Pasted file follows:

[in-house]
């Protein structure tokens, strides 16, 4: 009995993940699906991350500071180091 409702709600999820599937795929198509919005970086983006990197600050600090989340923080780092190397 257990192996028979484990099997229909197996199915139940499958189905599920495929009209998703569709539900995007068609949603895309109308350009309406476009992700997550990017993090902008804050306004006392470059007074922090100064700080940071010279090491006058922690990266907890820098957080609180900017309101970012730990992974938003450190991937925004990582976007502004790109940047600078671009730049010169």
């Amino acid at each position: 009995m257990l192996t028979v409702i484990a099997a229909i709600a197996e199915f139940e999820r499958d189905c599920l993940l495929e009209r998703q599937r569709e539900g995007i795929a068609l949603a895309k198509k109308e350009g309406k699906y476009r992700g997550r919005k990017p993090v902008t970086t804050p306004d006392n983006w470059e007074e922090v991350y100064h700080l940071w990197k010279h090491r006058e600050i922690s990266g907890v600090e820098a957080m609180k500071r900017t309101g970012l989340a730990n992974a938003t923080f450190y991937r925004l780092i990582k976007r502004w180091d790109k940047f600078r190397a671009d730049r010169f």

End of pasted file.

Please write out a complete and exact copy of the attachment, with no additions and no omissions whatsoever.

[in-house]
């Protein structure tokens, strides 16, 4: 009995993940699906991350500071180091 409702709600999820599937795929198509919005970086983006990197600050600090989340923080780092190397 257990192996028979484990099997229909197996199915139940499958189905599920495929009209998703569709539900995007068609949603895309109308350009309406476009992700997550990017993090902008804050306004006392470059007074922090100064700080940071010279090491006058922690990266907890820098957080609180900017309101970012730990992974938003450190991937925004990582976007502004790109940047600078671009730049010169």
């Amino acid at each position: 009995m257990l192996t028979v409702i484990a099997a229909i709600a197996e199915f139940e999820r499958d189905c599920l993940l495929e009209r998703q599937r569709e539900g995007i795929a068609l949603a895309k198509k109308e350009g309406k699906y476009r992700g997550r919005k990017p993090v902008t970086t804050p306004d006392n983006w470059e007074e922090v991350y100064h700080l940071w990197k010279h090491r006058e600050i922690s990266g907890v600090e820098a957080m609180k500071r900017t309101g970012l989340a730990n992974a938003t923080f450190y991937r925004l780092i990582k976007r502004w180091d790109k940047f600078r190397a671009d730049r010169f």